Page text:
Having caught Little Lulu fever after finally giving Dark Horse’s winning collections of the series a try (something I’d put off doing for pretty much ever), I hit up all my local libraries to find as many Little Lulus as I could.
While searching their catalogs, I came across something odd, the DVD at the right.
It collects an HBO/Cinar-produced Little Lulu cartoon from 1995. I was highly suspicious of such an endeavor, based on the image on the cover alone—Tubby and Lulu were wearing their 1950s gear, but were striking odd, unnatural, more current poses that seemed somehow…off.
But what the hell, I thought, there’s no risk in borrowing it from a library, and I was curious how they would have modernized the world of Little Lulu and what the various characters would sound like and so forth.
Well, as it turns out, it’s awful. Just awful. And a pretty unusual project all around. But mostly just awful. Unusually awful, even.
Here’s the opening theme:
As you can see, they’ve got the John Stanley/Irving Tripp version of the character designs down pat. The expressions, the costumes, the movements, the shapes of the characters faces and hands—it was a little disconcerting how perfectly they managed to replicate the characters (Lulu actually has a pretty long history of animated adaptations, and this version hews closest to the designs seen in the Dark Horse reprints).
That theme song may sound a little old fashioned, and there’s a good reason for it—it is. It’s almost the exact same song that used to play before the old Famous Studios Little Lulu shorts from the 1940s. The one change? “Though you’re wild as any Zulu and you’re just as hard to tame” becomes “Though you’re wild you know it’s true, Lu, and you’re very hard to tame.”
The episodes collected on the DVD were divided into about three short stories, each of which was a scene-for-scene adaptation of one of the stories from the old Dell comics that Dark Horse is collecting. Even short gag skits between the stories—called “Lulu Bites”—were in some cases lifted directly from the comics. There were some minor changes here and there to fudge the fact that it wasn’t the mid-50’s any more, but the fidelity to the source material was remarkable.
Now, I don’t know if that’s exactly a good thing. It’s certainly something I’m not used to seeing in American animation. I have this problem with anime based on manga and manga based on anime, or any property that exists in both formats really—whichever version I experience first tends to taint the version I experience second, so that I hate the one I experience second, no matter how much I might love the one I experienced firest. At least with television anime; film versions tend to differ more dramatically.
So many anime series are so closely based on the manga, that, if I’ve seen the anime first, then I find the manga stories insufferably boring (and can sometimes have difficulty not hearing the voice actors’ voice in my head while reading their dialogue). Or if I’ve read the manga first, then the anime seems horribly boring, as a story I’ve already read at my own pace is slowly played out to fill a particular time slot (Dragon Ball Z is probably the worst offender of this ever created; it takes, what, two hours to read Goku and Gohan’s adventures on Namek, but some 98 days to watch the goddam cartoon version of the sequence?)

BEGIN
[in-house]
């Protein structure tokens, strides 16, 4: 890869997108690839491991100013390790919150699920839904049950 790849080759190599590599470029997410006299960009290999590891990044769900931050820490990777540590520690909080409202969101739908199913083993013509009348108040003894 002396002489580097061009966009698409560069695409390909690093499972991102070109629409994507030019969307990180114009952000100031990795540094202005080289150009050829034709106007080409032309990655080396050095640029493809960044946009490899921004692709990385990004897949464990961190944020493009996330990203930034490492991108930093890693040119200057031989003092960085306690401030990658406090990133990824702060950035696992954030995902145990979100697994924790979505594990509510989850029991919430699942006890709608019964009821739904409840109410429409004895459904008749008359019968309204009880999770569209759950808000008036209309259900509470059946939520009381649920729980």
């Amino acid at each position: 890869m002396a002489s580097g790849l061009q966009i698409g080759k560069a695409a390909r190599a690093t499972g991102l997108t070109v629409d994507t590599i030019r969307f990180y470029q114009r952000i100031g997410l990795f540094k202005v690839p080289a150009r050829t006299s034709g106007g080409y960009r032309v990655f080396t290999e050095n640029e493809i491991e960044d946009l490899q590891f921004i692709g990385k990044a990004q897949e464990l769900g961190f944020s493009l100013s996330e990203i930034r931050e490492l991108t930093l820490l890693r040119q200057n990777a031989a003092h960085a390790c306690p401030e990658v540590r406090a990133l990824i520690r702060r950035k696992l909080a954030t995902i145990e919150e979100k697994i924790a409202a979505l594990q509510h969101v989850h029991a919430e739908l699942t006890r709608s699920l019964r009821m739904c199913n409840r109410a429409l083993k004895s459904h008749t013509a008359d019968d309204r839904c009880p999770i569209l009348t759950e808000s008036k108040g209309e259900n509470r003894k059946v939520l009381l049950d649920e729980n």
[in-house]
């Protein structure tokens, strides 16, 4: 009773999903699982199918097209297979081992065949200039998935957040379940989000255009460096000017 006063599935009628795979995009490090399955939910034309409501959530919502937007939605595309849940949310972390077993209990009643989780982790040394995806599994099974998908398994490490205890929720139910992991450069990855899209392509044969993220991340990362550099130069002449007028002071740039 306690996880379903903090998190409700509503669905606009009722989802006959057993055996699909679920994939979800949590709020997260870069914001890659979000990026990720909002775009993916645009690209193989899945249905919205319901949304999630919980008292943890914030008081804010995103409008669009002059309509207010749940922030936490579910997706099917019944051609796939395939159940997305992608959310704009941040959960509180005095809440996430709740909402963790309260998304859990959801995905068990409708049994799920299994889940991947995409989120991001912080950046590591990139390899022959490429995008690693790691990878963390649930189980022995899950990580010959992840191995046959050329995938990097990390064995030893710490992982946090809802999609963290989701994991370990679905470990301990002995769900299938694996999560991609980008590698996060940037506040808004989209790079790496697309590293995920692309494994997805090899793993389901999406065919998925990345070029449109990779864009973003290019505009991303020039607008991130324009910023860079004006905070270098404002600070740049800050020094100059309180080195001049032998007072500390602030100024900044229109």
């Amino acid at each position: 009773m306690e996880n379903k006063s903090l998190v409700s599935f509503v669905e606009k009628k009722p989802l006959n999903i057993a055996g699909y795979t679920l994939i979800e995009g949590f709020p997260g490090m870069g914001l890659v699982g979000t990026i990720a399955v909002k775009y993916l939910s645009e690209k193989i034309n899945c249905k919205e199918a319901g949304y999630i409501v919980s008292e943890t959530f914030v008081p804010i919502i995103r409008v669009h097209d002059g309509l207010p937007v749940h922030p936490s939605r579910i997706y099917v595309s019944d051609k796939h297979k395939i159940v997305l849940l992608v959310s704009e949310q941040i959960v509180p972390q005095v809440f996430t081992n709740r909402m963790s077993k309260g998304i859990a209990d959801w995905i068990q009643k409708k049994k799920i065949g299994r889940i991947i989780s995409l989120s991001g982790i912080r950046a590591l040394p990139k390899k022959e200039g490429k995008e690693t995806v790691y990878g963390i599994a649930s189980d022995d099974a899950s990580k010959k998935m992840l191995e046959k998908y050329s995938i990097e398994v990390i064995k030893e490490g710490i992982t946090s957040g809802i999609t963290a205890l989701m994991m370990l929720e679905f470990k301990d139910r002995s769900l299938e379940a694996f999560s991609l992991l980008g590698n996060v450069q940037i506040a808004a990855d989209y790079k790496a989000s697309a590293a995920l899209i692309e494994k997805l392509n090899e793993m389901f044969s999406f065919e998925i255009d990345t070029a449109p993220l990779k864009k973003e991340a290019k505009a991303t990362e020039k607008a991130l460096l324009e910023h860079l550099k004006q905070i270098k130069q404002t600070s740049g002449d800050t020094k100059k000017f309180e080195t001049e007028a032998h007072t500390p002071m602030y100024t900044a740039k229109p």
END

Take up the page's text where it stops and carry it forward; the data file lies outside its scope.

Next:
Anyway, that’s what watching Little Lulu was like. In most cases, I had already read the stories the cartoons were so rigorously replicating, so there were no surprises, beyond the changes in minor things to disguise the setting.
What I found most odd about the whole thing was the Seinfeld influence, which is about as random an influence for a Little Lulu show as I can imagine.
Each episode opens with Lulu on a stage, performing incredibly unfunny stand-up before a “live” audience providing canned laughter, laughter that always swells to cheering applause as her routine reaches its climax. The jokes are all incredibly weak—I felt sad seeing how many writers were involved with creating these sequences while watching the credits of Stanley and Tripp—the kind of jokes little kids might tell, only too polished for the insane non sequitirs that real little kids seem to delight in passing off as jokes. The audience seems to consist of adults though.
Sometimes the jokes will refer thematically to the story elements in the episode, a la Seinfeld, but just as often they won’t. It’s been about a week since I watched it, and I still haven’t come up with a rationale for why the producers decided a few Seinfeld homages/rip-offs per episode would be the best way to re-package these 40-year-old stories.
I mean, I know Seinfeld was pretty popular back in the '90s, but did kids love it too? What the hell?
Here's one of those awful sequences:
It did sate my curiosity regarding how Little Lulu would play as a cartoon though, I guess. Tracey Ullman provided her voice at one point, later replaced by Jane Woods (I believe all the episodes I saw were voiced by Woods, but I’m not sure). Lulu’s voice is pretty grown-up and irritatingly sassy throughout, kind of like Babs Bunny from Tiny Toons (Ooohhh how I hate that Babs Bunny!)
I’m not terribly fond of Tubby’s voice either, but it does sound nice and…well, fat, I guess. (If that makes sense; you can, like, hear the fat in his voice).
I think I preferred the 1940’s cartoon Lulu voice better though:
And, speaking of old-school Lulu cartoons, here’s one with some sweet Tubby action in it:
Lulu’s voice sounds younger and cuter, and Tubby sounds less fat, yet more obnoxious. Both of them sure are full of jokes at the expense of Native Americans though…sheesh. (And, as an Italian-American, I suppose I should maybe be offended by the portrayal of Christopher-a Columbus, “America, we-a discover-a you!”).